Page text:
Family members of slain CO push for bills to reclassify prison staff

Corrections workers "need to be safe so they can do their jobs," said Sara McFarland


By Trish Mehaffey
The Gazette
        
ANAMOSA, Iowa — The wife of slain Anamosa correctional officer Robert McFarland said Wednesday no other family members should have to get a call telling them their loved one was killed by an Iowa prison inmate.

"This cannot happen again," Sara McFarland said during a news conference at the Lawrence Community Center in Anamosa. Corrections workers "need to be safe so they can do their jobs."

McFarland helped introduce two bills in the Iowa Legislature that would classify correctional officers and health care staff as public safety workers, giving them bargaining rights and continuing health insurance for their families if they are killed at work.

A woman adjusts a sign next to memorials to the two Anamosa State Penitentiary staff who were killed in an escape attempt.
A woman adjusts a sign next to memorials to the two Anamosa State Penitentiary staff who were killed in an escape attempt. (Jim Slosiarek/The Gazette via AP)

McFarland said her husband would stand behind both bills if he were alive. He was proud of his job and his union, she said.

McFarland was joined by family members representing Lorena Schulte, 50, a registered nurse, who also was killed March 23 after she and Robert McFarland were bludgeoned to death with hammers during a failed escape attempt.

Two inmates, Thomas Woodard, 34, and Michael Dutcher, 28, were convicted of two counts of first-degree murder and sentenced to life in prison without parole.

The bills

Rick Eilander, president of AFSCME Council 61, and Rep. Todd Prichard, D-Charles City, led the Wednesday event introducing the two bills that Prichard is co-sponsoring. The deadline to introduce new bills has passed, but Prichard said they would be passed as a leadership bill or as part of the budget.

As a state lawmaker, Prichard said he took it personally when the two state workers were killed.

House File 2404, the correctional officer bill, is called the "Robert McFarland Act." House File 2405, the health care staff bill, is called the "Lorena Schulte and Lori Mathis Act."

The two bills would restore collective bargaining rights for all correctional officers and health care staffers who were eliminated from the public safety classification in 2017, Prichard said.

The acts would increase penalties for inmates found guilty of assaulting a prison staffer and also provide health insurance for surviving spouses and children of prison workers killed in the line of duty.

Eilander said the two bills are not union bills or partisan bills. They're for correctional officers and their families. The bills also would include a classification for jailers and dispatchers on the county level.

He said he wanted to make the union more bipartisan and noted Rep. Jon Thorup, a Knoxville Republican, is co-sponsoring the two bills.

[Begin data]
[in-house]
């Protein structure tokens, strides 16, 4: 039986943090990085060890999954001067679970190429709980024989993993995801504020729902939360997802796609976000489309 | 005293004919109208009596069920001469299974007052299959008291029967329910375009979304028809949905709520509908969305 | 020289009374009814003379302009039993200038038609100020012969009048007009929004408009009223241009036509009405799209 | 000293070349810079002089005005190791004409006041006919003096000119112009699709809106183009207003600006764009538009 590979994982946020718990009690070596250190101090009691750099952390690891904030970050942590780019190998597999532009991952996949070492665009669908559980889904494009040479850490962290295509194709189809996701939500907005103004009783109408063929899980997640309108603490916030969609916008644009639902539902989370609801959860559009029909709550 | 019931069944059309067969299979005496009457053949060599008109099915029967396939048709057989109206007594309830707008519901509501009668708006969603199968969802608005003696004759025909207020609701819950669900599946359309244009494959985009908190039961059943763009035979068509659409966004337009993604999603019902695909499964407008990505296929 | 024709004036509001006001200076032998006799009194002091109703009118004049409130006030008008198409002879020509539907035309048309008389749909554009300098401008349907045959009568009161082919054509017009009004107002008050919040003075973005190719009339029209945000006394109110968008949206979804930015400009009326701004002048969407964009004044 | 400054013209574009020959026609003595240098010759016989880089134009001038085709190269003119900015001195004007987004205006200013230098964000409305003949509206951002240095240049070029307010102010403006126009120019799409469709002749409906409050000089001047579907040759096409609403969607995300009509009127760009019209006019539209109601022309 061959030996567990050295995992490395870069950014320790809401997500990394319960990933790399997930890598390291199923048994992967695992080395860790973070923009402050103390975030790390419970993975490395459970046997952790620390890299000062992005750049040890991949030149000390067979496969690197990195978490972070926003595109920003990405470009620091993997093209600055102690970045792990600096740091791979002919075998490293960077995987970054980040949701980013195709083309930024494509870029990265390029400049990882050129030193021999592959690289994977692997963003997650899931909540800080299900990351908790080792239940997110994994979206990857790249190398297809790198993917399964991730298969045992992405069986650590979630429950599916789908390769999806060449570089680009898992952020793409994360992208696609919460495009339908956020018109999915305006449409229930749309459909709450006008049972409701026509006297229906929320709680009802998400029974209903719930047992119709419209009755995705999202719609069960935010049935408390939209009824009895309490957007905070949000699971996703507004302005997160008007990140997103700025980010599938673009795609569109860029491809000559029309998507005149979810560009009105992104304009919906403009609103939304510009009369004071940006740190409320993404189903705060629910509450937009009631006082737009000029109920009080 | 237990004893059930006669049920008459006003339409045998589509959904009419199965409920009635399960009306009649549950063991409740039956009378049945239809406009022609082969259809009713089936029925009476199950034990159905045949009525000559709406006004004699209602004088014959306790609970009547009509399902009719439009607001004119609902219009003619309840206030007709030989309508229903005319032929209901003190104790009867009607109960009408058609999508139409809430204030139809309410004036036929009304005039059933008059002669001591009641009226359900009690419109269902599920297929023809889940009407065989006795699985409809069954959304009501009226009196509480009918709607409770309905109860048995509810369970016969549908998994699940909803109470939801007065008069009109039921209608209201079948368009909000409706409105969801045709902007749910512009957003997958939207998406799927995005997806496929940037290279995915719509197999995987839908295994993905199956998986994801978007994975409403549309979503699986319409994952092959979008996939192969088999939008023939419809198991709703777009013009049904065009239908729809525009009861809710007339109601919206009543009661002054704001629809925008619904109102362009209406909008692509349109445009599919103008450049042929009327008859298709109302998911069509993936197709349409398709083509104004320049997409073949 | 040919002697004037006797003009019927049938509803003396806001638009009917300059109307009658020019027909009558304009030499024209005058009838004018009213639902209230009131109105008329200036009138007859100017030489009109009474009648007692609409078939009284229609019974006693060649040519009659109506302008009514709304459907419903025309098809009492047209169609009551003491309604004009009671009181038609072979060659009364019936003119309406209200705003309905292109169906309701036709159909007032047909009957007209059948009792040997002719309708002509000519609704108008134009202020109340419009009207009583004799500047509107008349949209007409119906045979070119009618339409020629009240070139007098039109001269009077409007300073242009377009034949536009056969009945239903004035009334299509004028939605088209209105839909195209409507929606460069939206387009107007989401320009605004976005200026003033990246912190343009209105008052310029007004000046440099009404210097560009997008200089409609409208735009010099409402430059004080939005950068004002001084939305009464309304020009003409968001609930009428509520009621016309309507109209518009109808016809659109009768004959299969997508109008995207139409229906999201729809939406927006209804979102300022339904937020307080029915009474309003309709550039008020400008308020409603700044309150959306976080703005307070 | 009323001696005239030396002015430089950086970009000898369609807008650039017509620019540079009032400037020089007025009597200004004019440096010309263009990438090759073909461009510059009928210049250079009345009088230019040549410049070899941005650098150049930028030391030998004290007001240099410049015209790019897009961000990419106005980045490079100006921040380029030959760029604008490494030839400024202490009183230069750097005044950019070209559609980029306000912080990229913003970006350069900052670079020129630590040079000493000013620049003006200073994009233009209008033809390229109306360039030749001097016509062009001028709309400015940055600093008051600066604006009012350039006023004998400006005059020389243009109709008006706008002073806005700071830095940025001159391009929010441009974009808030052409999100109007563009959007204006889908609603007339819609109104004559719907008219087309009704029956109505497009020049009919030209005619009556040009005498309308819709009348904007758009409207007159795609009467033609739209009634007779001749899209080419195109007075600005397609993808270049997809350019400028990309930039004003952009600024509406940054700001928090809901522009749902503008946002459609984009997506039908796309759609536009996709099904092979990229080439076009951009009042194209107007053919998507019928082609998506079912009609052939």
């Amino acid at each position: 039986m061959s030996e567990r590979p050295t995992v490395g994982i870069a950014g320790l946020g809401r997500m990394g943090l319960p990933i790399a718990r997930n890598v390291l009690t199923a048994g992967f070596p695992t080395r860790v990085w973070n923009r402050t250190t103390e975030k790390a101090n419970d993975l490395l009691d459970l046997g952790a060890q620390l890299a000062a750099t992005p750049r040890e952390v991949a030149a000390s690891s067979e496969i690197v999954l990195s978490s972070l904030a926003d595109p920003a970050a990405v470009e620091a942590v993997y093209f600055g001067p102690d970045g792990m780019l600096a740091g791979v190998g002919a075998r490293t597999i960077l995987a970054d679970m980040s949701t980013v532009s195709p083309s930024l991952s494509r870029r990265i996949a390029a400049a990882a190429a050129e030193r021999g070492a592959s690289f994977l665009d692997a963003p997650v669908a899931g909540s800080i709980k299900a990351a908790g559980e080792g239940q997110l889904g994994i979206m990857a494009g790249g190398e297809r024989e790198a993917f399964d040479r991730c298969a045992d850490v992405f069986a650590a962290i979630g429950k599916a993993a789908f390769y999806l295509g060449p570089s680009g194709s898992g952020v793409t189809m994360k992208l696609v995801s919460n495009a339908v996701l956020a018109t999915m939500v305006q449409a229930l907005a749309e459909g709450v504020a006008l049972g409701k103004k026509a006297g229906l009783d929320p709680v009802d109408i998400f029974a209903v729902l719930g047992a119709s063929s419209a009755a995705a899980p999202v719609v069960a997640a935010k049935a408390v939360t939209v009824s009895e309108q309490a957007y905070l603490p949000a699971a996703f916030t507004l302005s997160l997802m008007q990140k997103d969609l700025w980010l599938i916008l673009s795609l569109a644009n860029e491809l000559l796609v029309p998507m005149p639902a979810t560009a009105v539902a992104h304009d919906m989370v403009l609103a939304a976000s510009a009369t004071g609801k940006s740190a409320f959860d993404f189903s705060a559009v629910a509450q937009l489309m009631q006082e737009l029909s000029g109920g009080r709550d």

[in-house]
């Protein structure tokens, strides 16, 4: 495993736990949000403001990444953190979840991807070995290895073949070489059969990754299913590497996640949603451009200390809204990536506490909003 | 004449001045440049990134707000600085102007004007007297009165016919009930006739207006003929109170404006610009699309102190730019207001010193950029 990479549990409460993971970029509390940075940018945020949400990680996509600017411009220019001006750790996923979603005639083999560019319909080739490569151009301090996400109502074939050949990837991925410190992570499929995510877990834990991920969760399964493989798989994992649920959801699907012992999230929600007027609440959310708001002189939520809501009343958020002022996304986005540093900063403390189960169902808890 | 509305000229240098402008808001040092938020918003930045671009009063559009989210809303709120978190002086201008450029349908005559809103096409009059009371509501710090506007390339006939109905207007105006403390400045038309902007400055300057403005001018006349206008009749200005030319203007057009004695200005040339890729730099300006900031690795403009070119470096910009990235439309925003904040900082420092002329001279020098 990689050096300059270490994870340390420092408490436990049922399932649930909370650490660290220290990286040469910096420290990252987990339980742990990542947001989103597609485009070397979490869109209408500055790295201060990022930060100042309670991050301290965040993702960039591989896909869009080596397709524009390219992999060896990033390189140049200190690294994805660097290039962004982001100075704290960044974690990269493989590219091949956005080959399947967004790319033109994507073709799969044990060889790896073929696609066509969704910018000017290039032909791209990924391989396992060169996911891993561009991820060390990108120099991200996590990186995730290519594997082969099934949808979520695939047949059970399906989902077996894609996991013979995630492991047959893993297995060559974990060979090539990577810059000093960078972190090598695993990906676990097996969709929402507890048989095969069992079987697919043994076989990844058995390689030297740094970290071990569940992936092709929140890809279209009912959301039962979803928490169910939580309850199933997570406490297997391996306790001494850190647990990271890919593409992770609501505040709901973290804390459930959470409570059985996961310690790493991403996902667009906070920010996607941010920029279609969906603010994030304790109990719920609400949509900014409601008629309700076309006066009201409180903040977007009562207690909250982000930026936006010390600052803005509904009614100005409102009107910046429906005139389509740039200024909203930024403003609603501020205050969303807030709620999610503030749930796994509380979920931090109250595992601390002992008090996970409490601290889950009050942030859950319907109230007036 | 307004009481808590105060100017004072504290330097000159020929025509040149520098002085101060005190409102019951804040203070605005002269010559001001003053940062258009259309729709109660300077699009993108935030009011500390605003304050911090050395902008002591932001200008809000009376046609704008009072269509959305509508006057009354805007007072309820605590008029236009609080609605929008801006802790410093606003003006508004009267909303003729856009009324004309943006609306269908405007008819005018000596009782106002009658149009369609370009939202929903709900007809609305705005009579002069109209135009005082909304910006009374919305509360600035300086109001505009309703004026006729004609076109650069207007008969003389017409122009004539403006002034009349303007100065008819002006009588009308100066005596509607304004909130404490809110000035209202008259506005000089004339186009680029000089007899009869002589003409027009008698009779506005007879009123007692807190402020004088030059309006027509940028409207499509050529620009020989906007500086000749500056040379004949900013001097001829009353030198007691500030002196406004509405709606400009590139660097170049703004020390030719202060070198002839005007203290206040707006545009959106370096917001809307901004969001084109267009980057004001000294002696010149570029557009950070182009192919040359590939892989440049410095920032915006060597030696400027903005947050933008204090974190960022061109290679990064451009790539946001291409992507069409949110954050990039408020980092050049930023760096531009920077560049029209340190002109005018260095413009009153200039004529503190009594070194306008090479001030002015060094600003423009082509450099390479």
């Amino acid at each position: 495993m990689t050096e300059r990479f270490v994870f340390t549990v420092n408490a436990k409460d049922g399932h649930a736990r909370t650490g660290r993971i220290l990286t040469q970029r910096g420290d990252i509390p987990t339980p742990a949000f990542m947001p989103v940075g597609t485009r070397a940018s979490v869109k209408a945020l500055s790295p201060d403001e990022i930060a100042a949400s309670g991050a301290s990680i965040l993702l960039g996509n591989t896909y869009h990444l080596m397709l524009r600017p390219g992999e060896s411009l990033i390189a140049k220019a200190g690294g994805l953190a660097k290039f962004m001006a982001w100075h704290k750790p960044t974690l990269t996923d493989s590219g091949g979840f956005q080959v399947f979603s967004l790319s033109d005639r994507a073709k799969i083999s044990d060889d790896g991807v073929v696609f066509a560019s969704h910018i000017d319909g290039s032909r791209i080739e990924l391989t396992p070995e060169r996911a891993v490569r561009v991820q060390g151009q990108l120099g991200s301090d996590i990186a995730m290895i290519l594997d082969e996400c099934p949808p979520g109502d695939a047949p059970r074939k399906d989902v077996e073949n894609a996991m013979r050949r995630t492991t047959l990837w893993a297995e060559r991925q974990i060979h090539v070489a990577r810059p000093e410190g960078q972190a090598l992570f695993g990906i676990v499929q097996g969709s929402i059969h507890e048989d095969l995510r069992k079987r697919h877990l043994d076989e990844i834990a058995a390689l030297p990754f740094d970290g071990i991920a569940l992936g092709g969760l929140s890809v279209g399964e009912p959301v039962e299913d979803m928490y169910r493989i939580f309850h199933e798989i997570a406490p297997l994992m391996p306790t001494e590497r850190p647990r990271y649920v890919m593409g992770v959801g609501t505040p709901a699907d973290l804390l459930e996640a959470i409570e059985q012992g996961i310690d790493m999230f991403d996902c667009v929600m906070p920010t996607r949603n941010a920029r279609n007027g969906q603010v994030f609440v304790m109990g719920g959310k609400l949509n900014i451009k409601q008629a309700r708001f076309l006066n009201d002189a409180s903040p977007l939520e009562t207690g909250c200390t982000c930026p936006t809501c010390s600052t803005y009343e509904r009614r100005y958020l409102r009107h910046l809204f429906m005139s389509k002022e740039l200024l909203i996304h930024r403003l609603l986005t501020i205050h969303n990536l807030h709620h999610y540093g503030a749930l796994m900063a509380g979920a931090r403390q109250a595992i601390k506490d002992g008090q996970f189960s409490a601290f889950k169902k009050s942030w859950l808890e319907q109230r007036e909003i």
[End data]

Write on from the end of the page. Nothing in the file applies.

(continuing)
McFarland family

Cathie McFarland, Robert' McFarland's mother, and his brother, Dave McFarland, also spoke during the event to push the safety legislation.

"My son paid the ultimate price for his job," Cathie McFarland said. "It's something that should not happen to people in the prison system. I want the people who work there to be safe and go home to their families. We need everyone to come together to pass these bills."

Dave McFarland said, "Our family made a promise to Robert that we would do everything in our power to make a change. Correctional officers protect us every day and must be considered public safety personnel."

Corrections chief

Beth Skinner, director of the Iowa Department of Corrections, was asked during a Wednesday House Justice Systems Appropriations subcommittee if the Anamosa prison was short-staffed.

She said all of Iowa's prisons are short-staffed. She didn't know if having 10 more staff members at Anamosa would have prevented the two deaths March 23, adding more staff doesn't necessarily mean more security.

Skinner said the department has added 43 new positions at Anamosa.

"This has impacted our family, our team in corrections," Skinner told the subcommittee. "I'm seeing a lot of good things come out of staff, it becomes stronger, they become more hopeful. I think we've become stronger as an agency. Our staff are committed to make the necessary changes to make our prisons safer and our community-based corrections safer."

Robert McFarland and Schulte's names will be added to the National Peace Officer Memorial in Washington, D.C., during National Police Week on May 11 to 16, Skinner said during her budget presentation to the subcommittee.

(c)2022 The Gazette (Cedar Rapids, Iowa)

McClatchy-Tribune News Service

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